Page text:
Our Founding Fathers scripted a Constitution to prevent this from happening.  But the words in that esteemed document are, alas, but rhetoric without a citizenry possessing the backbone needed to enforce rather than amend it.

 

In a free enterprise system, the role of government is not to bail out businesses with taxpayers’ money, thus risking our financial future.  Government’s only duty to its citizens is to protect and serve them from enemies both at home and abroad.  The “at home” category encompasses the weasels who bilked $700 billion out of taxpayer funds and then continued to milk us dry with each successive tanking of their respective industries.   The Great Depression, which lasted a decade, prompted government to install safety measures in order to protect its citizens from unscrupulous institutions in the banking industry and Wall Street.  Committees were formed to oversee these industries so as to avoid repeats of another economic downfall.  Some fail-safe, huh?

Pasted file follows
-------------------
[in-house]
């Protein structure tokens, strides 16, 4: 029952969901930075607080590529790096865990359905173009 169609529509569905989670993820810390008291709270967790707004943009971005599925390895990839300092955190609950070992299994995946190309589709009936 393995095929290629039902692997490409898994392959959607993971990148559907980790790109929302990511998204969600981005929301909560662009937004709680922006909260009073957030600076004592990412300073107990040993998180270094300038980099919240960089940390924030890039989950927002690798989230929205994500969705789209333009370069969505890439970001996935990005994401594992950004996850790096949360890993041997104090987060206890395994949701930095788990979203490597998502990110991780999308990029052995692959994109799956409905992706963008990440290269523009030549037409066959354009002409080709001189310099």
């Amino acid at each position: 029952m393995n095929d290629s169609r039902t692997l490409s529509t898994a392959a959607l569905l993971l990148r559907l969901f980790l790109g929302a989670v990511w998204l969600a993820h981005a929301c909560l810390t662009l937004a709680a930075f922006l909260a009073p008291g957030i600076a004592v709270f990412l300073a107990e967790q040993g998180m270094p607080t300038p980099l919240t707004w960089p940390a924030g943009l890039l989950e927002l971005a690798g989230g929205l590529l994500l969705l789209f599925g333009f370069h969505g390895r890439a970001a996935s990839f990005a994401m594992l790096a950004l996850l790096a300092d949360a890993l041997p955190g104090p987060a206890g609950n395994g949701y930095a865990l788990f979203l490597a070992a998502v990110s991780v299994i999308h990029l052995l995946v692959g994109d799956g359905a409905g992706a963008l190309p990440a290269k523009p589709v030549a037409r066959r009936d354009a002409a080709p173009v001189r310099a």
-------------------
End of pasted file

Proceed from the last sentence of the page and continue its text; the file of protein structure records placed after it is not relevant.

Who in government hollered “Hold it!” before bailing out the banks, other mortgage lenders, and certain car manufacturers by doling out our hard-earned money?  Did anyone suggest or push for a full Congressional investigation of the events precipitating the bailout and the subsequent, inevitable fallout?  A thorough investigation may have saved innocent and disenfranchised taxypayers, as opposed to big business.  Such an investigation may have prompted a reinstitution of the bankuptcy laws that the Bush administration buried like toxic waste in an effort to toss a lifeline to the big, rich boys, or of laws defining usury and business ethics with banks - including bailout recipients - charging as much as an unconscionable 30% interest to their credit cardholders and unscrupulous mortgage lenders feathering their own nests.